Suspension for the Agila comes from the time-honoured, simple, cheap and easy-to-package solution of MacPherson struts at the front and a simple torsion beam axle behind. And it all works well in the little Vauxhall by the standards of the category, provided you keep your activities within the realm of normal use for such a car.
Drive it down a badly rutted road as fast as you possibly can and its composure deserts it. Its high-sided shape is no fan of cross-winds, either. The rest of the time, however, the Agila is not only an agreeable conveyance, but it actually takes a plausible stab at offering up some fun too.
But not before it has taken care of the boring stuff. It’s easy to park in town thanks to close and clear extremities, light to manoeuvre and blessed with a sub-10-metre turning circle. Visibility could be a little better – the base of the A-pillars is quite thick, as is the whole of the C-pillar – but it rarely impedes your progress.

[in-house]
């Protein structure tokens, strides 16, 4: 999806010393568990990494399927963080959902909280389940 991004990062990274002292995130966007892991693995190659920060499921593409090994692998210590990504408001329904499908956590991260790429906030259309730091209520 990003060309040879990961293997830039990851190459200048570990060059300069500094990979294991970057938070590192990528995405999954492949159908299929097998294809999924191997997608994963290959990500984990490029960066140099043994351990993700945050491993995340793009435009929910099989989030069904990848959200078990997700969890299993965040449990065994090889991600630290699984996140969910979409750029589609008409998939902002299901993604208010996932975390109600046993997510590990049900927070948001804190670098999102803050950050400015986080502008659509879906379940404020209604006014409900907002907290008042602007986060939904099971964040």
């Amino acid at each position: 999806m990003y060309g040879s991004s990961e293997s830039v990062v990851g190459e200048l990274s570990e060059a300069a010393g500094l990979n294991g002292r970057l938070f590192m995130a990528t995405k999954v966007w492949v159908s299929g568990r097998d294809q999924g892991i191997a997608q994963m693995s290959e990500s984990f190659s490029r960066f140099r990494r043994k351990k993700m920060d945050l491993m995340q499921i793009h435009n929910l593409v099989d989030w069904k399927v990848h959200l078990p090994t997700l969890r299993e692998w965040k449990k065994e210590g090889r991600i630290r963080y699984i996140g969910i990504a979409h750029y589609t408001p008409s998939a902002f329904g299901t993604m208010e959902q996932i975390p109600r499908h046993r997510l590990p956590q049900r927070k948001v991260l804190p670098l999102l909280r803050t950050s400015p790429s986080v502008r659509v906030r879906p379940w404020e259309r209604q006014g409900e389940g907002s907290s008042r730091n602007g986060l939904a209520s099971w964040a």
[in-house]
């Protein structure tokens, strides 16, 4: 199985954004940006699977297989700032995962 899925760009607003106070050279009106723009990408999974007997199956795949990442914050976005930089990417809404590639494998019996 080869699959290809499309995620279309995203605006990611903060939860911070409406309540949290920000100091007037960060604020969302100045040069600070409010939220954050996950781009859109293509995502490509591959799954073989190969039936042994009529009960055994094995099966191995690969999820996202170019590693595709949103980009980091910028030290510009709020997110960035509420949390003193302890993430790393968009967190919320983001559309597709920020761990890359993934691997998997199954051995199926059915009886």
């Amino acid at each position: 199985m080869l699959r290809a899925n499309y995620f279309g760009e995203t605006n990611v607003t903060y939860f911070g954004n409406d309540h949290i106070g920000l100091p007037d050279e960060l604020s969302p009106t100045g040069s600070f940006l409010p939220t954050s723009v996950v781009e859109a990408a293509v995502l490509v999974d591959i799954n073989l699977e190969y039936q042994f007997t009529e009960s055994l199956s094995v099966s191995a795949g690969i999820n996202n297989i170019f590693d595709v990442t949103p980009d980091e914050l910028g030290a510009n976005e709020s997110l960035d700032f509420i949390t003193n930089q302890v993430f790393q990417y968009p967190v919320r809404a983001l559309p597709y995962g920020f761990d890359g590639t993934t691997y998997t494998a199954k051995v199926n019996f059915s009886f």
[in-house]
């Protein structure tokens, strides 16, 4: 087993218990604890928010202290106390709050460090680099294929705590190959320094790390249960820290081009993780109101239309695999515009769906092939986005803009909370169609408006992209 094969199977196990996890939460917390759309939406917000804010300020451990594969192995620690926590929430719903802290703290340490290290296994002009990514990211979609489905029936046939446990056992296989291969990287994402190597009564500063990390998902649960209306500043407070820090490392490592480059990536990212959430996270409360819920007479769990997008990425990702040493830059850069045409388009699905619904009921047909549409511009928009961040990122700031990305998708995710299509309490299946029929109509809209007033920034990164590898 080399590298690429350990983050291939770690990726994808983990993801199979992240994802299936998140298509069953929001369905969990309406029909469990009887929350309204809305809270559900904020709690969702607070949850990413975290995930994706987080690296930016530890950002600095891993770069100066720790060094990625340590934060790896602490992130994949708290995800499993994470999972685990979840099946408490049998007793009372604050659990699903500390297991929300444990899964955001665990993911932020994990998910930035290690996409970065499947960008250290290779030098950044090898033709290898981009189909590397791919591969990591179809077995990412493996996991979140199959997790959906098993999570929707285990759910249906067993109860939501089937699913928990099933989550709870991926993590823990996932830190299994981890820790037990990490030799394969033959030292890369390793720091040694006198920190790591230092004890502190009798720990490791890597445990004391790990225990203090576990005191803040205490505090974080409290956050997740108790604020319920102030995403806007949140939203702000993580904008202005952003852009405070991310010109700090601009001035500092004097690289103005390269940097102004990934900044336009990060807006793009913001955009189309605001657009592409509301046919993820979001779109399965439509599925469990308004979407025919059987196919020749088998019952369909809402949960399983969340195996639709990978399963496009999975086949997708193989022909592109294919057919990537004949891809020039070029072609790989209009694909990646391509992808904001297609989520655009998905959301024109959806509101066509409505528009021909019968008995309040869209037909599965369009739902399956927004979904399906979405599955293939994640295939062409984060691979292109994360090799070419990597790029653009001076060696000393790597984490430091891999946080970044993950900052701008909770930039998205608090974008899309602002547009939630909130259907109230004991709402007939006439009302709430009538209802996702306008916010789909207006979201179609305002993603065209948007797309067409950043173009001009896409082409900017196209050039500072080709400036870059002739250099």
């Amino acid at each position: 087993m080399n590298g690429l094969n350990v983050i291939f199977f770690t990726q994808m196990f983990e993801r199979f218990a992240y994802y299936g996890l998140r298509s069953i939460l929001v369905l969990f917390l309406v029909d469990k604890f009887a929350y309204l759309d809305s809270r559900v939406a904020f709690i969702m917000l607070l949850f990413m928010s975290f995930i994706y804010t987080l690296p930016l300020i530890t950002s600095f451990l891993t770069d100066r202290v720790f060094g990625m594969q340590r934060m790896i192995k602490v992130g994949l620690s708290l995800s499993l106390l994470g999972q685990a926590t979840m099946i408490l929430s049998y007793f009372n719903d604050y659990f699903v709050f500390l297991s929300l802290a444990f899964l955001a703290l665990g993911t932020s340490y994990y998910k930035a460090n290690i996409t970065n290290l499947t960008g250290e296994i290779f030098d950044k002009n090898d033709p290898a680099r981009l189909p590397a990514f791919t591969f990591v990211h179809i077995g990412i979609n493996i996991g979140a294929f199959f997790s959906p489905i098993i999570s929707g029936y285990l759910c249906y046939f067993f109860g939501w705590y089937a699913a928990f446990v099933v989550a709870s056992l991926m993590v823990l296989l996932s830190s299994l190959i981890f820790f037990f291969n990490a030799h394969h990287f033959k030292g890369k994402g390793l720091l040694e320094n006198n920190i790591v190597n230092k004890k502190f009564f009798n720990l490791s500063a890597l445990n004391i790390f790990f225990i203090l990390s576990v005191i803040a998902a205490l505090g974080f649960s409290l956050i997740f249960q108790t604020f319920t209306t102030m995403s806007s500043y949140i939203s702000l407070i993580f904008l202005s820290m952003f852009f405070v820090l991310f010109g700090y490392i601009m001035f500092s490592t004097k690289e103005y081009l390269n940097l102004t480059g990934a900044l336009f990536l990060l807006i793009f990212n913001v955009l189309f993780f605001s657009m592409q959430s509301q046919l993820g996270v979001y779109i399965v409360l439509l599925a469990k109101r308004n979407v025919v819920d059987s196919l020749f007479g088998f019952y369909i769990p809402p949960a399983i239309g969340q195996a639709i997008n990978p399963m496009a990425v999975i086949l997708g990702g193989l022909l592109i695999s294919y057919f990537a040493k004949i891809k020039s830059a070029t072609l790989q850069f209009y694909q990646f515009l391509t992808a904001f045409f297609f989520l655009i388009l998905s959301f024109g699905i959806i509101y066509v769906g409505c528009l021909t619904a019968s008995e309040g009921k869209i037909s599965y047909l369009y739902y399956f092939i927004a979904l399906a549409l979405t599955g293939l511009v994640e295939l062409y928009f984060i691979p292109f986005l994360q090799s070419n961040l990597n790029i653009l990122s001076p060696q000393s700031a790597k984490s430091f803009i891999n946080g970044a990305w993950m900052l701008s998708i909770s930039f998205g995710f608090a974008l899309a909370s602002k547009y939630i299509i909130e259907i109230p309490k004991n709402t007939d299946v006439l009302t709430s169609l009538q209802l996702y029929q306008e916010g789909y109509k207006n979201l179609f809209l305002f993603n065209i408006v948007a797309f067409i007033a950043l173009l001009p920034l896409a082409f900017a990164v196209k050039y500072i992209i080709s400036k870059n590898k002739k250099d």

And once you’ve left the city behind, the Agila will not fail to impress with the linearity of its steering, the grip of its tyres or the accuracy with which it follows your chosen line. The brakes are also strong and full of feel, so long as you don’t attempt to monster them as if you were on a race track.
The way to extract a surprising amount of amusement from such a small package is to drive as smoothly as possible and carry as much of your hard-earned speed through every corner as possible. Doing so does induce a serious dose of body lean, requiring your passengers to hang on firmly, but it’s no direct hindrance to progress. Which is a blessing, because if you let your pace fall too far, you may be in the next county (or at least at the end of the decent road) before you get it back again.